By Callum Keown
European stocks climbed on Friday as signs of a recovery in China helped boost sentiment after a strong finish on Wall Street.
However, those gains were trimmed and U.S. stock futures turned lower on reports that the U.S. Commerce Department was taking steps to block shipments of semiconductors to Huawei.
The department is amending a rule to “strategically target Huawei’s acquisition of semiconductors that are the direct product of certain U.S. software and technology,” Reuters reported.
The pan-European Stoxx 600 /zigman2/quotes/210599654/delayed XX:SXXP +1.11% index climbed 0.4%, while the German DAX /zigman2/quotes/210597999/delayed DX:DAX +0.86% rose 1% and the French CAC /zigman2/quotes/210597958/delayed FR:PX1 +0.90% fell 0.1%, losing earlier gains. The FTSE 100 /zigman2/quotes/210598409/delayed UK:UKX +2.04% rose 1% as it clawed back some of Thursday’s losses and the more domestically-focused FTSE 250 /zigman2/quotes/210598417/delayed UK:MCX +0.51% was 1.7% up. After making initial gains Dow /zigman2/quotes/210407078/delayed YM00 +0.05% futures were 0.6% down before the open, while S&P 500 futures /zigman2/quotes/209948968/delayed ES00 +0.01% fell 0.6% and Nasdaq futures /zigman2/quotes/210219788/delayed NQ00 -0.0067% slipped 0.4%.
What’s moving the market?
European stocks moved higher early on Friday following a strong finish on Wall Street and encouraging factory data from China.
U.S. stocks staged a dramatic late recovery on Thursday, helped by financial stocks, on signs of recovering in demand as some states emerged from lockdown. The Dow Jones Industrial /zigman2/quotes/210598065/realtime DJIA +1.05% closed 377 points, or 1.6% higher, after an 800-point turnaround. The rally came despite data showing 2.9 million Americans lost jobs last week, taking the total above 36 million during the coronavirus crisis.
Stronger signs of a recovery in China kept the positive sentiment going as industrial output rose 3.9% in April, beating economists’ forecasts of a 1% rise, the first monthly rise this year. However, retail sales fell 7.5%, worse than a consensus 7% drop but an improvement on the 15.8% slump in March. However, reports of the U.S. Commerce Department moving to block shipments to Huawei soured sentiment.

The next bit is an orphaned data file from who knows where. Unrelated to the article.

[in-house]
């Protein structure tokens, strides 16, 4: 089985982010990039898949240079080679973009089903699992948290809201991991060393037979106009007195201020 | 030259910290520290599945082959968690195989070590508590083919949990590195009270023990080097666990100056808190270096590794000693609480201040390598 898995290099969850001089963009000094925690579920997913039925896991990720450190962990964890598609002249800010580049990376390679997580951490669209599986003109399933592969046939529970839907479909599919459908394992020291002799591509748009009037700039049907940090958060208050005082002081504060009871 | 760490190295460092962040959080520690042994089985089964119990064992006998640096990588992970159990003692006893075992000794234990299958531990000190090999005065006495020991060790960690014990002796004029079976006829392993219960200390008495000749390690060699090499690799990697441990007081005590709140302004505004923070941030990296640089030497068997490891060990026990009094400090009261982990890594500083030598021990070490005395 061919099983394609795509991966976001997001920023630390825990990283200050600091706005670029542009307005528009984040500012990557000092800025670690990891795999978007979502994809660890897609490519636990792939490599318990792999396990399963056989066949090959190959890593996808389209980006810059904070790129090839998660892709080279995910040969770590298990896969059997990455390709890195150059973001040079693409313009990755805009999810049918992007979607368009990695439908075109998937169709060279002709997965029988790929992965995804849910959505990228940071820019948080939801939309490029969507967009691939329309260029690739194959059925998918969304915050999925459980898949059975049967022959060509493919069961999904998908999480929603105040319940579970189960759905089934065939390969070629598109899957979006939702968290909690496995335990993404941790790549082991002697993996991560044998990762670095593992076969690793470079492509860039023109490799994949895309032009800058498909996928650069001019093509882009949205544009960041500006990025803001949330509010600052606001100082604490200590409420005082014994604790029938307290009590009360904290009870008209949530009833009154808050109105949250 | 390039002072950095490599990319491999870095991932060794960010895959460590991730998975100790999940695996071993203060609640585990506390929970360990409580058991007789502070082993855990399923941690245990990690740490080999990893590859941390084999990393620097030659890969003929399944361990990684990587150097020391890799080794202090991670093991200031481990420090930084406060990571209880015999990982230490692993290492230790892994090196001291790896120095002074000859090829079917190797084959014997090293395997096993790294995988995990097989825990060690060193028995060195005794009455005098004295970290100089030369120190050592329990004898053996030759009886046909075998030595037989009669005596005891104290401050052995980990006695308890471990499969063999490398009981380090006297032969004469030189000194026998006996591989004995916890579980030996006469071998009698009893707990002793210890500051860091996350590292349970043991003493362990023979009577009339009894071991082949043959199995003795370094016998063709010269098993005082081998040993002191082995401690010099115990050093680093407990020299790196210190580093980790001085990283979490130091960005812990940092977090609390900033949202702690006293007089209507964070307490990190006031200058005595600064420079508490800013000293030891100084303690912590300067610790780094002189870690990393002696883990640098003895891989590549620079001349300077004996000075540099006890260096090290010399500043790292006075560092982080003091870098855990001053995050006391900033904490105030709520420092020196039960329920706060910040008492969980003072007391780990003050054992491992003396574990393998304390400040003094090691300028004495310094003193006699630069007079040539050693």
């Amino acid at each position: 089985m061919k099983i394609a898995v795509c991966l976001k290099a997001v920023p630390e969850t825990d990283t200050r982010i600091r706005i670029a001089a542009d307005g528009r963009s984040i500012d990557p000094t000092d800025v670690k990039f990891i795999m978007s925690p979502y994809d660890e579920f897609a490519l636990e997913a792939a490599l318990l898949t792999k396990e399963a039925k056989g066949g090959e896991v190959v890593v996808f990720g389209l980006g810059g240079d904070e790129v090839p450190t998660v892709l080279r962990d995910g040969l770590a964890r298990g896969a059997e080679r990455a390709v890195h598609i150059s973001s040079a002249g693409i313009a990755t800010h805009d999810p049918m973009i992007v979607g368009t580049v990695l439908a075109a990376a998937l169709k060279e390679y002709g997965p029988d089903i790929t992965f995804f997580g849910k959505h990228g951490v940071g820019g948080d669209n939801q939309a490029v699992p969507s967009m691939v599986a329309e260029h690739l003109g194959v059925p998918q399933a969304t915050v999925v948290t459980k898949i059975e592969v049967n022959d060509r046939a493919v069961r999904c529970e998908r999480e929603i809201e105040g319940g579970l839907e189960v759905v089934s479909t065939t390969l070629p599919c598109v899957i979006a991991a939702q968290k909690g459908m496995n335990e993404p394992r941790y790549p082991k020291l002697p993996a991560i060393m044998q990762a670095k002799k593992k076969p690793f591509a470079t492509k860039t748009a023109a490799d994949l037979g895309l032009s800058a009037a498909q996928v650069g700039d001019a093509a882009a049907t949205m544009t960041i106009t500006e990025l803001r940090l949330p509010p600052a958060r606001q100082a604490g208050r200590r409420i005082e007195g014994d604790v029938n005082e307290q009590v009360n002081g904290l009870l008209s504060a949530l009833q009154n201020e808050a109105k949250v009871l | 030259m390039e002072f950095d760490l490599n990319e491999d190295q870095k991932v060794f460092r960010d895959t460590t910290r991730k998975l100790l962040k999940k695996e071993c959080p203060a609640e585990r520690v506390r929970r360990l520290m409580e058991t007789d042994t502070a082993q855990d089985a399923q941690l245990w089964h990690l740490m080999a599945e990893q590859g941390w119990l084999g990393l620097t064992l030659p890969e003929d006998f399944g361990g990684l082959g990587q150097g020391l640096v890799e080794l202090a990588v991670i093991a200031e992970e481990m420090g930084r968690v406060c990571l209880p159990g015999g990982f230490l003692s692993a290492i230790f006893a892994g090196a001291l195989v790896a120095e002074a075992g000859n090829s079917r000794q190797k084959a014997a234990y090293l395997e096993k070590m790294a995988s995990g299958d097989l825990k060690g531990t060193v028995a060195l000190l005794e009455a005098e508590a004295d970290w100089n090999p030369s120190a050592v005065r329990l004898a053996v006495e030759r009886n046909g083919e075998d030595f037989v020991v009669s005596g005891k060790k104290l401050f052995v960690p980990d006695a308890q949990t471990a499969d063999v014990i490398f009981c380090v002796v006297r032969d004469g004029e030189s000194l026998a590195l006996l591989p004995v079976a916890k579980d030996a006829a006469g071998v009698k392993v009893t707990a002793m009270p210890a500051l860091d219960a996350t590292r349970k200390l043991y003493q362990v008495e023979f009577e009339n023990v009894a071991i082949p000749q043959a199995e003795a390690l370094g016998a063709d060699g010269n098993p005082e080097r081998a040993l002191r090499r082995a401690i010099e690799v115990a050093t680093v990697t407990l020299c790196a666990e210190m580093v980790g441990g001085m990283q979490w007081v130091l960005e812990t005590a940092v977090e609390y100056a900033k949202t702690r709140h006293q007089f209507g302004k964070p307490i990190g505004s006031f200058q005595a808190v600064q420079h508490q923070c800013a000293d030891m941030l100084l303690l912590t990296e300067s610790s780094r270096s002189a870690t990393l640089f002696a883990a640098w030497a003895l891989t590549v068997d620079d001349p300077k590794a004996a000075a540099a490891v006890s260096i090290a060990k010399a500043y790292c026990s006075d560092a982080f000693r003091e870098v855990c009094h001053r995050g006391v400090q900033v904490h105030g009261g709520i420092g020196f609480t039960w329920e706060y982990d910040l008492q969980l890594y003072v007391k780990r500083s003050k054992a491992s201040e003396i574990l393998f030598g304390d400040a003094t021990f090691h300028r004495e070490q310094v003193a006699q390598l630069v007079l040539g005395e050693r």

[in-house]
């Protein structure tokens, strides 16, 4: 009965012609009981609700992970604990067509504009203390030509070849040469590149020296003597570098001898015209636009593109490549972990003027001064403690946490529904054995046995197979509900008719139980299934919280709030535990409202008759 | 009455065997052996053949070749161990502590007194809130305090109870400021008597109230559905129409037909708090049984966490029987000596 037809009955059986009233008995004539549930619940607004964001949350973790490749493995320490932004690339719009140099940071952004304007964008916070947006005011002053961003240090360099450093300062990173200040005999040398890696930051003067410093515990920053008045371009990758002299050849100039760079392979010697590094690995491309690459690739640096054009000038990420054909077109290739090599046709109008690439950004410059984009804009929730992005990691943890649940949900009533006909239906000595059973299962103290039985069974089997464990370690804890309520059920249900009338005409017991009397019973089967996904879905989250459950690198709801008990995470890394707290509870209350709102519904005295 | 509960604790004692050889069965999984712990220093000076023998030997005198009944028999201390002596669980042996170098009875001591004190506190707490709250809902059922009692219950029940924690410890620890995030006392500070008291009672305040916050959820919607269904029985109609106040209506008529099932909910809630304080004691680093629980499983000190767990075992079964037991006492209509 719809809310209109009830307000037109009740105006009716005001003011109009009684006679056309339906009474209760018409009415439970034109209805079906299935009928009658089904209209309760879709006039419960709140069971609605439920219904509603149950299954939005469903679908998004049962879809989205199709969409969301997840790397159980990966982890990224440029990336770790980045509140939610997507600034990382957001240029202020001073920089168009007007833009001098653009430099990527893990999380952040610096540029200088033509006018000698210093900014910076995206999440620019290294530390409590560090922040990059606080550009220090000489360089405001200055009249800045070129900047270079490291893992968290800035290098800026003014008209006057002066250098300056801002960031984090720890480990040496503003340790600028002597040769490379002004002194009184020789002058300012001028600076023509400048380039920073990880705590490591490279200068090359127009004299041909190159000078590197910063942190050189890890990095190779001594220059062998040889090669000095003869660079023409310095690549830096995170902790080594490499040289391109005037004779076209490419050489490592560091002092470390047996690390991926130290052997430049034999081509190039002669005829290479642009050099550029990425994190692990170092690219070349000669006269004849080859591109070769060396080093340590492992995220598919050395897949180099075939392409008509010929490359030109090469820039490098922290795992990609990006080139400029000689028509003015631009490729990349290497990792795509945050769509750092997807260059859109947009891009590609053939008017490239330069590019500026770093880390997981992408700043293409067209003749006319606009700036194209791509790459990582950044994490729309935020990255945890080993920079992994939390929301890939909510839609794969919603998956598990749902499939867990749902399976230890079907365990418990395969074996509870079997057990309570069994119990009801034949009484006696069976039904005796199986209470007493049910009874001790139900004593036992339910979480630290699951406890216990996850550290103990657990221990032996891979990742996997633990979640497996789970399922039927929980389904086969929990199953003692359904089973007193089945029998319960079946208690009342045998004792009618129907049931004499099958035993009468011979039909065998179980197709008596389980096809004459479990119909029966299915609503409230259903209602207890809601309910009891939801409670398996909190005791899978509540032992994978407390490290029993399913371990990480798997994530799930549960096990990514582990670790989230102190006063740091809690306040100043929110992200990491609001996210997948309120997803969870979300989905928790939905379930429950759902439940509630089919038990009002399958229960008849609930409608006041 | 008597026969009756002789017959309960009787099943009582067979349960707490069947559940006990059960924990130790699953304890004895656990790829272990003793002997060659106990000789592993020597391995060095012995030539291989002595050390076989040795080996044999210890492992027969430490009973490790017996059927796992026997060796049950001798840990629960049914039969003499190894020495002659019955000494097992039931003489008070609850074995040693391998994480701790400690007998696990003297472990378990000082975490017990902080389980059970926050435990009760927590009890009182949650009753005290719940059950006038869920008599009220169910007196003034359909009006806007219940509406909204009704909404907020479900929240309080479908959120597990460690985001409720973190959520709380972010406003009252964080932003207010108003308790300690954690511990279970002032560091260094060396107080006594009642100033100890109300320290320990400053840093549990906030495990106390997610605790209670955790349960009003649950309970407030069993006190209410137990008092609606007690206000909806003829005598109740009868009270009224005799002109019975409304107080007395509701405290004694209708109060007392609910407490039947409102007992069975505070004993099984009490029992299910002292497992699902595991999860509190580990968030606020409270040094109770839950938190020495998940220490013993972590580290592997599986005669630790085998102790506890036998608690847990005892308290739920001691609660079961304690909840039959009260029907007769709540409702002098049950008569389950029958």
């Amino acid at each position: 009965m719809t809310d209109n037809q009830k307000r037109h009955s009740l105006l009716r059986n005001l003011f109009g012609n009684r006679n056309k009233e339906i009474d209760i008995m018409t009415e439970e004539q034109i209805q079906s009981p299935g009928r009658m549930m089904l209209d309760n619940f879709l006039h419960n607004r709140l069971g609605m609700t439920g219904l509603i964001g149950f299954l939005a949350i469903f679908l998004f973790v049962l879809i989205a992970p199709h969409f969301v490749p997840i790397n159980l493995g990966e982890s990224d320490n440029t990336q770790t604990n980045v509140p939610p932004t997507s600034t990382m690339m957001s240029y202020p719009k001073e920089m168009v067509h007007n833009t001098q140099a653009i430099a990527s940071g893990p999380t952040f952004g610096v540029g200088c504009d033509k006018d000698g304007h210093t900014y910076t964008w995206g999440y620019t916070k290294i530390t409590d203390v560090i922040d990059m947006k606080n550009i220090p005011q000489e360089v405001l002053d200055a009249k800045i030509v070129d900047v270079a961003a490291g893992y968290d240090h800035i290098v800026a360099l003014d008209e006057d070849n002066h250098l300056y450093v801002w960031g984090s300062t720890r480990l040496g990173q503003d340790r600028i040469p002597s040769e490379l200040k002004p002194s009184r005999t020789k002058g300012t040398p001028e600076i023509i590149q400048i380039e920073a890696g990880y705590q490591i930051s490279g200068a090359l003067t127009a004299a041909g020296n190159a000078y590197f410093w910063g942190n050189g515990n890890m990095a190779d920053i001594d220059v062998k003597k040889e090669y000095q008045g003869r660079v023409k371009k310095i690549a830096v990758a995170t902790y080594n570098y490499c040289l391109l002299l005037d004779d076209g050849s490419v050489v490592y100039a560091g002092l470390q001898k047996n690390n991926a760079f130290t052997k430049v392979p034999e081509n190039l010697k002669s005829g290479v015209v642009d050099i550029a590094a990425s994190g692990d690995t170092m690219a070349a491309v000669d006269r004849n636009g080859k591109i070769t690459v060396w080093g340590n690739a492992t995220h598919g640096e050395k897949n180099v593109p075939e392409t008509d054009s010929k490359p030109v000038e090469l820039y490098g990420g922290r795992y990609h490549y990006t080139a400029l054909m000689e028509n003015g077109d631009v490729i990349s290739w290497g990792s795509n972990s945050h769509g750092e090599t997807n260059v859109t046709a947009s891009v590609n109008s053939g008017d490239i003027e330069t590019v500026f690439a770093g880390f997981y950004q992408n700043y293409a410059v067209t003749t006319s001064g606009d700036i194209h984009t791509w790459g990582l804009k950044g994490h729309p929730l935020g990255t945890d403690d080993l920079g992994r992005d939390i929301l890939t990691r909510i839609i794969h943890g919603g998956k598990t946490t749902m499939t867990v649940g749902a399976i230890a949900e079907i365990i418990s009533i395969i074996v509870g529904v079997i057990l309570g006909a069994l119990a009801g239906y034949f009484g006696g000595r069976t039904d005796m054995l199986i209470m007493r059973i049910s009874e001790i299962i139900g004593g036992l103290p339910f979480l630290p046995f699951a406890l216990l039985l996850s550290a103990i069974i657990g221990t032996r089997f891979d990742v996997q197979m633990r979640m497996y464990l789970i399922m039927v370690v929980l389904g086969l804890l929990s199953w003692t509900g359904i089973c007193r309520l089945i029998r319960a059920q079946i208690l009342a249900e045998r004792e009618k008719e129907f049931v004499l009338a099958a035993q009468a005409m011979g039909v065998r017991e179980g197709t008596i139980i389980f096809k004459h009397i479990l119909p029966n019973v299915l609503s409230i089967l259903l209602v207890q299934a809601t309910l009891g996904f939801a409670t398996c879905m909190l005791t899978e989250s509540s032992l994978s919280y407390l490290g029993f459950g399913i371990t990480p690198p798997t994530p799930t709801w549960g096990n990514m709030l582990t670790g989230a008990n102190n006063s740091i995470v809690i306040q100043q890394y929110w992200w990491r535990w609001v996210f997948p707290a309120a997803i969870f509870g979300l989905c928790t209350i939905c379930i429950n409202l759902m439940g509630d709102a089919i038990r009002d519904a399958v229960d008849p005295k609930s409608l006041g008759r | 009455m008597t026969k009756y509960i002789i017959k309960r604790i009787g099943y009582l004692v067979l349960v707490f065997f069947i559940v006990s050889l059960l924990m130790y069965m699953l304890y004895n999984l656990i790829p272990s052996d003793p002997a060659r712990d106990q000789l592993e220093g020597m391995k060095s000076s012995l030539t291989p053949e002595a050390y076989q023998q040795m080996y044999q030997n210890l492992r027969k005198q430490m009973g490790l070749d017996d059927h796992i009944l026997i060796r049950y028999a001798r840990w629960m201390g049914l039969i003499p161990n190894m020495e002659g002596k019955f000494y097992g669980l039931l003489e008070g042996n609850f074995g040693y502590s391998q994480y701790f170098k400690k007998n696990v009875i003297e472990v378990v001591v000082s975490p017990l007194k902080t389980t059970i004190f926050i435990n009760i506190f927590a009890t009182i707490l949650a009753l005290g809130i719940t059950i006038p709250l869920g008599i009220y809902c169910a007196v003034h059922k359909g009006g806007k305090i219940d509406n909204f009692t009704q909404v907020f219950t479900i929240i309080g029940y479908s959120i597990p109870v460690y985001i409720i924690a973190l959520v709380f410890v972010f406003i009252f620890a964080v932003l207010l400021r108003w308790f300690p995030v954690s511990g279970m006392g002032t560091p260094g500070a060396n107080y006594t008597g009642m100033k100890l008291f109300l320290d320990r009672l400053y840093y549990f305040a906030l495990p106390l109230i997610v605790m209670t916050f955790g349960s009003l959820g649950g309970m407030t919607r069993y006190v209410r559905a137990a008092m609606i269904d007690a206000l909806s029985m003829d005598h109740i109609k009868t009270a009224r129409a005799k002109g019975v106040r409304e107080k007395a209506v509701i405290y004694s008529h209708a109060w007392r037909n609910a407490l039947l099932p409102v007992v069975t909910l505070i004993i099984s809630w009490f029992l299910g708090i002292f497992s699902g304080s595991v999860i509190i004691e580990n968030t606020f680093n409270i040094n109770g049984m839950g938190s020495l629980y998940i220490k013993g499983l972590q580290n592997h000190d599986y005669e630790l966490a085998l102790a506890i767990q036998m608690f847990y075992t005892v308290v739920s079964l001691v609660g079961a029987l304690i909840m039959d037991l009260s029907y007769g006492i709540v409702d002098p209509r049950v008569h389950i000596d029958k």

CMC Markets analyst Michael Hewson said that despite the improved data, China’s recovery progress should act as a “warning.”
He said: “While we saw some nuggets of an improvement in the latest China data, the fact that retail sales numbers were still sharply negative for the third month in a row, should act as a warning to those hoping for a swift rebound in economic activity as lockdown measures here are loosened, that any recovery is likely to be slow and hard won.”
German gross domestic product shrank by 2.2% in the first quarter, the Federal Statistical Office said on Friday — its sharpest contraction since the financial crisis but in line with expectations. As the German economy went into lockdown in mid-March, the second quarter is expected to be worse.
Stocks to watch
BT /zigman2/quotes/209006687/delayed UK:BT.A +1.05% shares soared on reports the telecom giant is in talks to sell a £20 billion stake in Openreach — its division that runs the U.K.’s broadband network. The company’s shares tumbled last week after it suspended dividends until 2022 to free up cash for the 5G rollout and fiber broadband expansion.
Travel stocks rebounded sharply on Friday after heavy losses earlier this week, as sentiment over a recovery improved. Cruise operator Carnival /zigman2/quotes/210414141/delayed UK:CCL -5.10% climbed 7.9%, budget airline easyJet /zigman2/quotes/202825892/delayed UK:EZJ -2.01% rose 6.9% and hotel chain InterContinental Hotels Group /zigman2/quotes/202865596/delayed UK:IHG -0.29% jumped 2.6%.